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It's Not the Years, It's the Miles

It's Not the Years, It's the Miles

| September 30, 2022

Next month will mark 30 years since I decided to embark on an exciting career in finance. No, I’m not retiring, but every once in a while, it’s beneficial to look back. I really have enjoyed helping people and families manage their wealth. And as you know, we believe your wealth goes far deeper than just your money.

Over the years, we have been through some volatile times together (some of you have been with us for most all of it). I would now say this current downturn and the cumulative events over the last two plus years can go on the list. Not that the declines are anywhere near some of the big financial events like the dot-com bust of 2000, the 2008 financial crisis or even the big drop at the beginning of the COVID-19 pandemic. But I will say the fear level seems comparable. I’m not going to make a list of all the things to stress about since you already know them, and news and social media won’t let you forget them anyway.

One thing all the events of the last 30 years have in common? We have made it through. So, I thought I might look at what I have learned over past events, and how we have implemented those lessons in our current environment.

Lesson 1: Be cautions when things are really good. If you can’t see how it could be any better…get ready for it to be worse. Sounds pessimistic, but it’s true. We started backing off growth- and tech-related investments late last year in order to capture much of those gains. That is the area of the market that went up the most – and it’s also the area that has fallen the most. Following this guideline can help reduce losses during downturns.

Lesson 2: When markets become uncertain, pivot to areas of the economy that people need. Another way to say this is “quality counts.” The last thing you want to own early in a downturn is companies or sectors that depend on hype rather than real fundamental need. Early in this decline we rebalanced a sizable portion of investment holdings toward companies that make the stuff and services people need – even during harder times.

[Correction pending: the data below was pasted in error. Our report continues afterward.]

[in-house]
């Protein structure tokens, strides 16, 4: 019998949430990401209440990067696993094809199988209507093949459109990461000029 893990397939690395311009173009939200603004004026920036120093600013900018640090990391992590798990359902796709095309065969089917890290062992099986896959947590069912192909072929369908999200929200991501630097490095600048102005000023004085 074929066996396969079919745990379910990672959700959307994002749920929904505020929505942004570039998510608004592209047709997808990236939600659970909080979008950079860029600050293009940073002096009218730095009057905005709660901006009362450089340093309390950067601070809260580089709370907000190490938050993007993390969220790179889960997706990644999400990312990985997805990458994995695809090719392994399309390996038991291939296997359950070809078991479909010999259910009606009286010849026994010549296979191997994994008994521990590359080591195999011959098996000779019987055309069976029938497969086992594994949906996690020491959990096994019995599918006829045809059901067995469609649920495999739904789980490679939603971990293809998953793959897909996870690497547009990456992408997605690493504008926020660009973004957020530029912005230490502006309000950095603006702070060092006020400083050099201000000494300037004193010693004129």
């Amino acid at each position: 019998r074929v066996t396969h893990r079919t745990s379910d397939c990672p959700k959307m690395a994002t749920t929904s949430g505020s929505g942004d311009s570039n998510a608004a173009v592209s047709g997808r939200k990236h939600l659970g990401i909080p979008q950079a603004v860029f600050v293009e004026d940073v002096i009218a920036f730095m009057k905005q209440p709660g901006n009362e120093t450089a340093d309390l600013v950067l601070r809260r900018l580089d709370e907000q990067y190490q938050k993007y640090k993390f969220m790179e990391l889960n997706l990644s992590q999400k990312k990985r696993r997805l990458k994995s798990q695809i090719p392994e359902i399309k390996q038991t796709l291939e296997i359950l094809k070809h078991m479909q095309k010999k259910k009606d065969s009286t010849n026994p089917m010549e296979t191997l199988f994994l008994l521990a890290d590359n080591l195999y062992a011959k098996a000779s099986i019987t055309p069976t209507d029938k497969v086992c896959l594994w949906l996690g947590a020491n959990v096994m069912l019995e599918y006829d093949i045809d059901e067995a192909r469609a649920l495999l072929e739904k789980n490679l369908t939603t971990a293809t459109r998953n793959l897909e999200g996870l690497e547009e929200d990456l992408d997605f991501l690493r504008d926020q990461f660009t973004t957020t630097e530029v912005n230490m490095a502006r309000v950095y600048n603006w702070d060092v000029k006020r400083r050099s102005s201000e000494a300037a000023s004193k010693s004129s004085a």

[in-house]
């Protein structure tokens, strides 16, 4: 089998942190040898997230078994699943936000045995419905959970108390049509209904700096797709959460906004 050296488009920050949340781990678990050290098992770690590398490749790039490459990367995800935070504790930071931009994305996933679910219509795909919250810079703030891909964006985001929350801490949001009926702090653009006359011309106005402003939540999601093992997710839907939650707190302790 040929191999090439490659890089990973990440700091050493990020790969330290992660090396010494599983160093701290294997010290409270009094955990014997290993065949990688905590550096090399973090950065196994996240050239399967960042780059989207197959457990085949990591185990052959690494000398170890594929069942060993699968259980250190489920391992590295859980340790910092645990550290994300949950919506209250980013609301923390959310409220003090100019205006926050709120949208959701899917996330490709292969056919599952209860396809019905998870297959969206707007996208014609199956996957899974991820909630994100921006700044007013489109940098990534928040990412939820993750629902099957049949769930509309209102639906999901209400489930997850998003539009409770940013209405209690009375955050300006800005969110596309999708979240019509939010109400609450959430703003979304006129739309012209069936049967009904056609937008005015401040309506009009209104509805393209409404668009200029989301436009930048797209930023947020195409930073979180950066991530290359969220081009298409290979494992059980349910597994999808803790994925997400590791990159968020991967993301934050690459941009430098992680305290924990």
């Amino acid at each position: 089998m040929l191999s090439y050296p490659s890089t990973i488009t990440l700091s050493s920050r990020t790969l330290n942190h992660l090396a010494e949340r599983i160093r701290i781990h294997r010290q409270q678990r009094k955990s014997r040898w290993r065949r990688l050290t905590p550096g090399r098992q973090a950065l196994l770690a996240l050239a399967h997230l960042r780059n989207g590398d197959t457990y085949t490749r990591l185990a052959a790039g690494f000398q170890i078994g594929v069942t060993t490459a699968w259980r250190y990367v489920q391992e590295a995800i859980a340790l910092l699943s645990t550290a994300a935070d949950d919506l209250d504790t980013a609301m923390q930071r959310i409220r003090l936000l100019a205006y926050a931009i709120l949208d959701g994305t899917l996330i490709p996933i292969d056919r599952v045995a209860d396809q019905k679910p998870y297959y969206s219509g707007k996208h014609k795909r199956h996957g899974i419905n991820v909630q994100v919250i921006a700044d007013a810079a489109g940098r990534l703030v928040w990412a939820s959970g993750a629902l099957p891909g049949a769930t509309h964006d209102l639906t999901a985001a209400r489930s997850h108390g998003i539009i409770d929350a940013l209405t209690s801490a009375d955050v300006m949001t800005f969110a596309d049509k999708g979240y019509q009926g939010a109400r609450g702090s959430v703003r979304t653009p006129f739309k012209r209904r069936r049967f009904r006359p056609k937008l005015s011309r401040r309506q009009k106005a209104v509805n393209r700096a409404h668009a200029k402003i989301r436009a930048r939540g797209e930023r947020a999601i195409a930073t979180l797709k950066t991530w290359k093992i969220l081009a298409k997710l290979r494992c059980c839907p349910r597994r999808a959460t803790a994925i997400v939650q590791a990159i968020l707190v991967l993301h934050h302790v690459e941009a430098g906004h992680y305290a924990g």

These first two lessons were things we implemented before the market bottom. The next two lessons are about what to do while in the belly of a decline. 

Lesson 3: This is the tough one – just because it’s scary doesn’t mean you should sell low. The further down the market is, the riskier it is to make moves. If you believe that markets recover, that you hold solvent companies that will continue to make the things people need, and if you have some cash to hold you through your liquidity and distribution needs – Then selling only adds risk to the outcome.

Lesson 4: Stay mentally flexible. In almost every stressful situation in life we find ourselves trying to reach conclusions about the event based on limited and rapidly changing information. We all have a deep desire to know the future and it is easy to get stuck or married to a certain direction or outcome. But as events change, we need to stay flexible enough to adapt and change as necessary. We must keep our heads about us and adapt as we go.

Thirty years can teach you a lot. I believe this will be like other painful times. It will end and markets will heal. We will continue to apply these lessons and others to help you reach your goals. Still, if you need a little reassurance during these times, let us help.